Lidar Observations of Banded Convection during BLX83

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  • a Department of Meteorology, University of Wisconsin, Madison, Wisconsin
  • | b Environmental Research Division, Argonne National Laboratory, Argonne, Illinois
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Abstract

Lidar observations of clear-air convection during the 1983 Boundary Layer Experiment (BLX83) reveal the presence of elongated, parallel regions of updrafts marked by enhanced aerosol backscattering. These linear (banded) aerosol structures were observed over a two-hour period during a cloud-free morning. During this period, the depth of the convective boundary layer (CBL) increased from 100 to 1300 m. Wind speeds averaged over the depth of the CBL varied between 0 and 2 m s−1, while the wind direction varied over a range of 160 deg. The CBL instability parameter, −Zi/L, increased from approximately 25 (weakly unstable) to 250 (strongly unstable). The spacings of the elongated, parallel plumes scaled with the CBL height. These findings suggest that secondary circulations in the form of horizontal roll vortices were present under conditions not normally associated with roll vortices. The lines of aerosol structures aligned much more closely (within 15 deg) with the direction of the vertical shear of the horizontal wind through the depth of the CBL than with either the surface wind, mean CBL wind, or the wind at an altitude of 1.1Zi.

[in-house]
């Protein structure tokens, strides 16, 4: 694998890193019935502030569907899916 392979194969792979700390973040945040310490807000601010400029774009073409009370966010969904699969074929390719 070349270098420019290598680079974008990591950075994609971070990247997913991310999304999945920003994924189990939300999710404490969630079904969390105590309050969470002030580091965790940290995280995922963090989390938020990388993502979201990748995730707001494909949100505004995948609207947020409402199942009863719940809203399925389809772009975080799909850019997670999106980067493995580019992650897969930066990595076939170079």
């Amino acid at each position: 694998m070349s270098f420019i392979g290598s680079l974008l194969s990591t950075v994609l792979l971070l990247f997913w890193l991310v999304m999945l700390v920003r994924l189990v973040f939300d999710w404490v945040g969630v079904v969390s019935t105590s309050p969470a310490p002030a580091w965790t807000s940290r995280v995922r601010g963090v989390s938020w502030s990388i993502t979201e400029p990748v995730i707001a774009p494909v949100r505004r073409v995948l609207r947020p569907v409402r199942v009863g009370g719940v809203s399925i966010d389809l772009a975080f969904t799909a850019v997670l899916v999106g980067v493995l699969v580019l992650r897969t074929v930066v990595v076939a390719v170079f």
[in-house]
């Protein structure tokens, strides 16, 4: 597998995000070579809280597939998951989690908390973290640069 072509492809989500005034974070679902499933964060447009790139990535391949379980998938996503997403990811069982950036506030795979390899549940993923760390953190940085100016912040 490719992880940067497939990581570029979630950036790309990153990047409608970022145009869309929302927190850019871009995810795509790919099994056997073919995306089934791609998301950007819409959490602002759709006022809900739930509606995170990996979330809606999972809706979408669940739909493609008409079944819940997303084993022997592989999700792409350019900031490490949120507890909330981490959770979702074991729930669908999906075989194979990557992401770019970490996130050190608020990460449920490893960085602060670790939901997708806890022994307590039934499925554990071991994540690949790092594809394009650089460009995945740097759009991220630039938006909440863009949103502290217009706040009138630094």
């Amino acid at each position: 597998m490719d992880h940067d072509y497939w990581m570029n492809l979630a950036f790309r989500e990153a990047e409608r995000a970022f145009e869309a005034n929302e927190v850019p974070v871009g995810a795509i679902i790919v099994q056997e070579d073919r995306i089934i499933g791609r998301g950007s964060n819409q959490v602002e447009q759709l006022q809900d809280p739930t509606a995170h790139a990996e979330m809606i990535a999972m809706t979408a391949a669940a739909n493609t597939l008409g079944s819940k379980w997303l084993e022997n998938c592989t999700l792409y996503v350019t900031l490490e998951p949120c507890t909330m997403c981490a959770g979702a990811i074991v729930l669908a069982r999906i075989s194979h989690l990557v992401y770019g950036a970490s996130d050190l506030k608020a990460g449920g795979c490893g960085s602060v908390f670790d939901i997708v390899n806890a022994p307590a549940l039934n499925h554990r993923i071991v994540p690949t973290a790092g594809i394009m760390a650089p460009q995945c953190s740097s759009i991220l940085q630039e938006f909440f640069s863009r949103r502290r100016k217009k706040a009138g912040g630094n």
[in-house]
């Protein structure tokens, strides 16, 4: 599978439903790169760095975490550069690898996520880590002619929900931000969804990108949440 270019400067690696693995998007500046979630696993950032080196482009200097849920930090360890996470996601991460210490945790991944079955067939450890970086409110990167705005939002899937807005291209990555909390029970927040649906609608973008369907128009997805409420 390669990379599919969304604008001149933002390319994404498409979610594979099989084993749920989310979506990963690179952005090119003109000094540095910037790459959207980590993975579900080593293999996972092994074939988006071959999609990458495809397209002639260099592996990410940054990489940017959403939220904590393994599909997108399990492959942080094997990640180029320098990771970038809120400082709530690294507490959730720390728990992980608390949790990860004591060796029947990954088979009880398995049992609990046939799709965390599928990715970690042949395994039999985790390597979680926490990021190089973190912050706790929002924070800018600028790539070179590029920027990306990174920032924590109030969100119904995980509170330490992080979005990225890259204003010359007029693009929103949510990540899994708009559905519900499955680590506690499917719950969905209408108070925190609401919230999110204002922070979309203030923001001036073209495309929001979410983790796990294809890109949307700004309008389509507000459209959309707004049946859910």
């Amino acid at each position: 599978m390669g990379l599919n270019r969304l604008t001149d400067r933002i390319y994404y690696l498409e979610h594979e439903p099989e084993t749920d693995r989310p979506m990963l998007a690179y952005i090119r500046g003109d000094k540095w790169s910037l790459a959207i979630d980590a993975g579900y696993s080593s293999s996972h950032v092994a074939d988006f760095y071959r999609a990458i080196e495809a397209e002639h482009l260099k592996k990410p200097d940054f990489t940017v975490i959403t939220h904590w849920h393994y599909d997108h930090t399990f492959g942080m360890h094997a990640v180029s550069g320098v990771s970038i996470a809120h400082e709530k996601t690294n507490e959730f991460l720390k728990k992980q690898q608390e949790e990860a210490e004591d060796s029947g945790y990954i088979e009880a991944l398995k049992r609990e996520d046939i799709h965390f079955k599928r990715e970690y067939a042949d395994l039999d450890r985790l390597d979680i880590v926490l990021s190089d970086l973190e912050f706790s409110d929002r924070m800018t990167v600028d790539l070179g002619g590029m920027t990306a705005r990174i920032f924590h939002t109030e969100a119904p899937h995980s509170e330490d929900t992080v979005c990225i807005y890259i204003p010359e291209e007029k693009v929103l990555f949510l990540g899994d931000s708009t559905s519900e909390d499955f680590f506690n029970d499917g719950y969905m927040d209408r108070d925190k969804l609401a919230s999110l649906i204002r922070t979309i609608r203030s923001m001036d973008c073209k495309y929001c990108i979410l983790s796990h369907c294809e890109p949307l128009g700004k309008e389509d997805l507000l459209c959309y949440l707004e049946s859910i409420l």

Abstract

Lidar observations of clear-air convection during the 1983 Boundary Layer Experiment (BLX83) reveal the presence of elongated, parallel regions of updrafts marked by enhanced aerosol backscattering. These linear (banded) aerosol structures were observed over a two-hour period during a cloud-free morning. During this period, the depth of the convective boundary layer (CBL) increased from 100 to 1300 m. Wind speeds averaged over the depth of the CBL varied between 0 and 2 m s−1, while the wind direction varied over a range of 160 deg. The CBL instability parameter, −Zi/L, increased from approximately 25 (weakly unstable) to 250 (strongly unstable). The spacings of the elongated, parallel plumes scaled with the CBL height. These findings suggest that secondary circulations in the form of horizontal roll vortices were present under conditions not normally associated with roll vortices. The lines of aerosol structures aligned much more closely (within 15 deg) with the direction of the vertical shear of the horizontal wind through the depth of the CBL than with either the surface wind, mean CBL wind, or the wind at an altitude of 1.1Zi.

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